Robson referenced the breakdown on Today, saying ... "For the first time in my life I began to realize that my completely numb and unexplored feelings in relation to what Michael did to me might be a problem and maybe I need to speak to someone about it."

Interestingly, Robson denied repressing memories of the alleged abuse ... instead saying he was merely "psychologically and emotionally completely unable and unwilling to understand that it was sexual abuse."
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Google 'Knows When You're Home' (16 May 2013) [InfoWars.com]
Google has devised yet another ingenious way of convincing people to hand over their real-time location data, by offering location specific "reminders" as part of its Google Now feature.

During the company's Google I/O conference for developers in San Francisco yesterday, it was announced that Google Now, the voice-recognizing search product, will soon be available on desktop computers and will network seamlessly with mobile devices.

Google Now enables users to perform Internet searches by speaking to their computers, but it also allows Google to provide both time and location specific reminders that function via GPS technology.

"For example, you can, from your desktop at work, tell Google Now: "Remind me to take out the garbage when I get home," and when it senses through your smartphone that you are back at home, Google Now will send you a reminder," reports Business Insider.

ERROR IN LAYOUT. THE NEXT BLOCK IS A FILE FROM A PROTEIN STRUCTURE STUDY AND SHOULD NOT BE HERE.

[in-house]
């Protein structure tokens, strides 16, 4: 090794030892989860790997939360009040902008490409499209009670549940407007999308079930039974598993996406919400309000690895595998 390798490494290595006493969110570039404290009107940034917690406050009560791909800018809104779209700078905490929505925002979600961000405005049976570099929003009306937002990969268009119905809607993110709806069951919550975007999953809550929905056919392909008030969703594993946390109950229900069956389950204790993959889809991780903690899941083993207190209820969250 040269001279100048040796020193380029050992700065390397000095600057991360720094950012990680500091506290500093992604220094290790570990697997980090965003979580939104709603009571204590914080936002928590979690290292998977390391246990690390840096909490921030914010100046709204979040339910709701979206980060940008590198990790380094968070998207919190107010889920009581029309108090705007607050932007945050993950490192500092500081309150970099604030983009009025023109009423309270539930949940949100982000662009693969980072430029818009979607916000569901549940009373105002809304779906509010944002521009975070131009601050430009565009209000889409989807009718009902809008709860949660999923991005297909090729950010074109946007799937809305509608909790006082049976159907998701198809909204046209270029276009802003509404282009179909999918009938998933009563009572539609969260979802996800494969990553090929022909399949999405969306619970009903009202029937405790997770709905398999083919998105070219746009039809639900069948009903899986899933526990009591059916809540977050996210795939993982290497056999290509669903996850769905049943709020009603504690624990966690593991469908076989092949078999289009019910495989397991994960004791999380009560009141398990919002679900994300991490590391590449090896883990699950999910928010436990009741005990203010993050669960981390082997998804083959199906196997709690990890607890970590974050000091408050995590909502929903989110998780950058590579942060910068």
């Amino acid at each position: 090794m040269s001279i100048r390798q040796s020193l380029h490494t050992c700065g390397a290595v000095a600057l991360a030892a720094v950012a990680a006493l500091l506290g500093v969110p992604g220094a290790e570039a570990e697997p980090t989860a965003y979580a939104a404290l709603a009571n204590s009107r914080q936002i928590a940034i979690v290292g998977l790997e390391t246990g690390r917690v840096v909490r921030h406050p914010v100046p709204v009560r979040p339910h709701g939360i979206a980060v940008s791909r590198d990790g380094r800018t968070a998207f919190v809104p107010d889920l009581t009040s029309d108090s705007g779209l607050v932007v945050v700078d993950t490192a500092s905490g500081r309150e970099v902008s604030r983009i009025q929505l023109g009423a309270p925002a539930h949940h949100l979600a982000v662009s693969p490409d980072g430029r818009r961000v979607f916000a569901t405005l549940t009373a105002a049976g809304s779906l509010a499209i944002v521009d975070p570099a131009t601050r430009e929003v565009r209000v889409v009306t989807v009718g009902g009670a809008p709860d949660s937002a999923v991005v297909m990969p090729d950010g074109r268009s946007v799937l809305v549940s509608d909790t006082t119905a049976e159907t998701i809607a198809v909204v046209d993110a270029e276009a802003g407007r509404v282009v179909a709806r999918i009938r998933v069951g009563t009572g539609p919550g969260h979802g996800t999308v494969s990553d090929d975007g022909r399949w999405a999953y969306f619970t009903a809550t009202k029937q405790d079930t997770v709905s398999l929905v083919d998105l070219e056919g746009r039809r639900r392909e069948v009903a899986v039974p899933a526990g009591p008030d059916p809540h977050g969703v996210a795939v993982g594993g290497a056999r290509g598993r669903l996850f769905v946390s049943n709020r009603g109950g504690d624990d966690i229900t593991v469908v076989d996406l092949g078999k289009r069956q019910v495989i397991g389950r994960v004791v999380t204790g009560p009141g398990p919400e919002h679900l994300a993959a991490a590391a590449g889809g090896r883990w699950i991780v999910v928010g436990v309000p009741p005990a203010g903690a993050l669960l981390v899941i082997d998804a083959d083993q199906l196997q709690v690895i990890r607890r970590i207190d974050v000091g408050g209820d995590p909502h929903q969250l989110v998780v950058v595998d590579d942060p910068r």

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Habitat for Humanity homes among those lost to Texas tornado cluster (16 May 2013)
GRANBURY, Texas -- Habitat for Humanity spent years in a North Texas subdivision, helping build many of the 110 homes in the low-income area. But its work was largely undone during an outbreak of 13 tornadoes Wednesday night that killed six people and injured dozens.

On Thursday, authorities combed through debris in Granbury, while residents awaited the chance to see what was left of their homes. Witnesses described the two badly hit neighborhoods as unrecognizable, with homes ripped from foundations and others merely rubble.

Granbury, about 40 miles southwest of Fort Worth, bore the brunt of the damage. The National Weather Service's preliminary estimate was that tornado had wind speeds between 166 mph and 200 mph. Other tornadoes spawned from the violent spring storm damaged nearby Cleburne and Millsap.

"I tell you, it has just broken my heart," said Habitat for Humanity volunteer Elsie Tallant, who helped serve lunch every weekend to those building the homes in a Granbury neighborhood and those poised to become homeowners.
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Invasive ladybirds wage 'biological war' on natives (16 May 2013)
The Asian ladybird was originally brought in to control aphids in greenhouses.

But it has escaped and is increasing uncontrollably across Europe, wiping out native species.